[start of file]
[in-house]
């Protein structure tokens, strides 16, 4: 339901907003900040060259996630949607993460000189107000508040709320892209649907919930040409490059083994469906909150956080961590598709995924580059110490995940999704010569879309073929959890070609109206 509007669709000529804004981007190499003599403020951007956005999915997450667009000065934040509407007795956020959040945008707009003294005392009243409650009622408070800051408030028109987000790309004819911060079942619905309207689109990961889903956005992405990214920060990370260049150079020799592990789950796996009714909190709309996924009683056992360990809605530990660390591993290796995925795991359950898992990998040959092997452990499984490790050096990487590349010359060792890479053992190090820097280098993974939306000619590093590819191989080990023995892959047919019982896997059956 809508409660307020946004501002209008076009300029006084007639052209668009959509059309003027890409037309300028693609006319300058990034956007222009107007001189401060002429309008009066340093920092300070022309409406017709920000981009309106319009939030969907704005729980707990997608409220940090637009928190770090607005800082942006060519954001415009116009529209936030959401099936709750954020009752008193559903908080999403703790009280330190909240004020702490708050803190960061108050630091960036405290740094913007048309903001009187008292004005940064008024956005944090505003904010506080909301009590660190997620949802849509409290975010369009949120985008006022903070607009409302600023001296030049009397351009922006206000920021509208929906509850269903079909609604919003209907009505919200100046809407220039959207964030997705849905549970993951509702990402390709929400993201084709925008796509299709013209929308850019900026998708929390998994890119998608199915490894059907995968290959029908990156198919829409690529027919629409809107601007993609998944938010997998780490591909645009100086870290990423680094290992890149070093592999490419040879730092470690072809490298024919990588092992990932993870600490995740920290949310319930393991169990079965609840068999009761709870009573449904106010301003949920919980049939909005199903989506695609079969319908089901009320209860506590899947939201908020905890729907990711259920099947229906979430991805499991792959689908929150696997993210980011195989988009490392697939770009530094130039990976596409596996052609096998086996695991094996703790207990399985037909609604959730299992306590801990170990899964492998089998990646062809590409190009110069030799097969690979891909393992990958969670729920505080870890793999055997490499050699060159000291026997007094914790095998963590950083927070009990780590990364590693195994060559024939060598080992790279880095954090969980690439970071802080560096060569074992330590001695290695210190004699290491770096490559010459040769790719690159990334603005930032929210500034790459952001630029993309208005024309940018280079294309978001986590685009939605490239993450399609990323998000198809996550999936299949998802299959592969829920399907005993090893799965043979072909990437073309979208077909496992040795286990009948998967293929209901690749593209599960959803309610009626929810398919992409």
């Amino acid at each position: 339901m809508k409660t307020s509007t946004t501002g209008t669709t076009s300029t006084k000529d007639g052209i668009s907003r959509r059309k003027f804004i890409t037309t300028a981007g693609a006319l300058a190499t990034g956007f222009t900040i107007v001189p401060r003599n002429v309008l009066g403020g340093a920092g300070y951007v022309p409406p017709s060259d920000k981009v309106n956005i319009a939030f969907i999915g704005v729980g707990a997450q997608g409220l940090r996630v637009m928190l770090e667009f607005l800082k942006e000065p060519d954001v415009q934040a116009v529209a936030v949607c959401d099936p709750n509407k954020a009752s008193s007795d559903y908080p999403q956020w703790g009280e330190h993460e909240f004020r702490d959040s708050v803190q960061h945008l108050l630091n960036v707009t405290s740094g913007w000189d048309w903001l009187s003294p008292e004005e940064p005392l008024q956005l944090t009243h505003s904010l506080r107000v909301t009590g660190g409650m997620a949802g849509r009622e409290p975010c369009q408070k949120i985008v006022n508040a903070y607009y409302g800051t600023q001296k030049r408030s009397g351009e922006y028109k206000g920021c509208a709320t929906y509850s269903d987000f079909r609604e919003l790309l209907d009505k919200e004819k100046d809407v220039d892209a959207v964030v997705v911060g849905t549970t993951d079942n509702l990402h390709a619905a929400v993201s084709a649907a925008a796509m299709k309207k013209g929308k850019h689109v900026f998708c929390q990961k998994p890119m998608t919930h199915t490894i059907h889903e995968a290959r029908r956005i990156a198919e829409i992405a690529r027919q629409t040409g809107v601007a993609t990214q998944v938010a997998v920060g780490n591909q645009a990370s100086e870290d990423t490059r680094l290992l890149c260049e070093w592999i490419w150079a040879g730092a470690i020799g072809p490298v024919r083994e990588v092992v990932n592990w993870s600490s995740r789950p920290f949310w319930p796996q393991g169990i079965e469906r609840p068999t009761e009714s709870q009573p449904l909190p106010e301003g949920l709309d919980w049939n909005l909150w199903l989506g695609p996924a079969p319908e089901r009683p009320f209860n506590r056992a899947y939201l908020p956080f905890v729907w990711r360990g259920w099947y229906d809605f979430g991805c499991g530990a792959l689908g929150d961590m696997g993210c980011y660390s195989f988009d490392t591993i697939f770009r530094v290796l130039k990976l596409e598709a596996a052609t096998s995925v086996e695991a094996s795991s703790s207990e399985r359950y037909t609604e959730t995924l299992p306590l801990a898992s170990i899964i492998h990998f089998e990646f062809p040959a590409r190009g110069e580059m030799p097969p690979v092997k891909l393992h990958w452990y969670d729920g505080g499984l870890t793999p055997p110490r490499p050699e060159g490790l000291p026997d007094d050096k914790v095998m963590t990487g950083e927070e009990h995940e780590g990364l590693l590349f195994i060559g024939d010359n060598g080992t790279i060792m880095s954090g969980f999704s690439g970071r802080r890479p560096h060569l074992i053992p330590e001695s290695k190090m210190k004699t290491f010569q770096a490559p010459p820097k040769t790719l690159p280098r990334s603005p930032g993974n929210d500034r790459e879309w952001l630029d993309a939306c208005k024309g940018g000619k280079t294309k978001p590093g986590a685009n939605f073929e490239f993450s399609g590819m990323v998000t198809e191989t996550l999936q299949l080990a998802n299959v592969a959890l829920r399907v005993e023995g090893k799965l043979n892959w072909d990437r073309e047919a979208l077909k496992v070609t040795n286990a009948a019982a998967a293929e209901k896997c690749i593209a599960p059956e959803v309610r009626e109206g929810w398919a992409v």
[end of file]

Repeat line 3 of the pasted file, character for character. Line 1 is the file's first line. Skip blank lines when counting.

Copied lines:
């Amino acid at each position: 339901m809508k409660t307020s509007t946004t501002g209008t669709t076009s300029t006084k000529d007639g052209i668009s907003r959509r059309k003027f804004i890409t037309t300028a981007g693609a006319l300058a190499t990034g956007f222009t900040i107007v001189p401060r003599n002429v309008l009066g403020g340093a920092g300070y951007v022309p409406p017709s060259d920000k981009v309106n956005i319009a939030f969907i999915g704005v729980g707990a997450q997608g409220l940090r996630v637009m928190l770090e667009f607005l800082k942006e000065p060519d954001v415009q934040a116009v529209a936030v949607c959401d099936p709750n509407k954020a009752s008193s007795d559903y908080p999403q956020w703790g009280e330190h993460e909240f004020r702490d959040s708050v803190q960061h945008l108050l630091n960036v707009t405290s740094g913007w000189d048309w903001l009187s003294p008292e004005e940064p005392l008024q956005l944090t009243h505003s904010l506080r107000v909301t009590g660190g409650m997620a949802g849509r009622e409290p975010c369009q408070k949120i985008v006022n508040a903070y607009y409302g800051t600023q001296k030049r408030s009397g351009e922006y028109k206000g920021c509208a709320t929906y509850s269903d987000f079909r609604e919003l790309l209907d009505k919200e004819k100046d809407v220039d892209a959207v964030v997705v911060g849905t549970t993951d079942n509702l990402h390709a619905a929400v993201s084709a649907a925008a796509m299709k309207k013209g929308k850019h689109v900026f998708c929390q990961k998994p890119m998608t919930h199915t490894i059907h889903e995968a290959r029908r956005i990156a198919e829409i992405a690529r027919q629409t040409g809107v601007a993609t990214q998944v938010a997998v920060g780490n591909q645009a990370s100086e870290d990423t490059r680094l290992l890149c260049e070093w592999i490419w150079a040879g730092a470690i020799g072809p490298v024919r083994e990588v092992v990932n592990w993870s600490s995740r789950p920290f949310w319930p796996q393991g169990i079965e469906r609840p068999t009761e009714s709870q009573p449904l909190p106010e301003g949920l709309d919980w049939n909005l909150w199903l989506g695609p996924a079969p319908e089901r009683p009320f209860n506590r056992a899947y939201l908020p956080f905890v729907w990711r360990g259920w099947y229906d809605f979430g991805c499991g530990a792959l689908g929150d961590m696997g993210c980011y660390s195989f988009d490392t591993i697939f770009r530094v290796l130039k990976l596409e598709a596996a052609t096998s995925v086996e695991a094996s795991s703790s207990e399985r359950y037909t609604e959730t995924l299992p306590l801990a898992s170990i899964i492998h990998f089998e990646f062809p040959a590409r190009g110069e580059m030799p097969p690979v092997k891909l393992h990958w452990y969670d729920g505080g499984l870890t793999p055997p110490r490499p050699e060159g490790l000291p026997d007094d050096k914790v095998m963590t990487g950083e927070e009990h995940e780590g990364l590693l590349f195994i060559g024939d010359n060598g080992t790279i060792m880095s954090g969980f999704s690439g970071r802080r890479p560096h060569l074992i053992p330590e001695s290695k190090m210190k004699t290491f010569q770096a490559p010459p820097k040769t790719l690159p280098r990334s603005p930032g993974n929210d500034r790459e879309w952001l630029d993309a939306c208005k024309g940018g000619k280079t294309k978001p590093g986590a685009n939605f073929e490239f993450s399609g590819m990323v998000t198809e191989t996550l999936q299949l080990a998802n299959v592969a959890l829920r399907v005993e023995g090893k799965l043979n892959w072909d990437r073309e047919a979208l077909k496992v070609t040795n286990a009948a019982a998967a293929e209901k896997c690749i593209a599960p059956e959803v309610r009626e109206g929810w398919a992409v």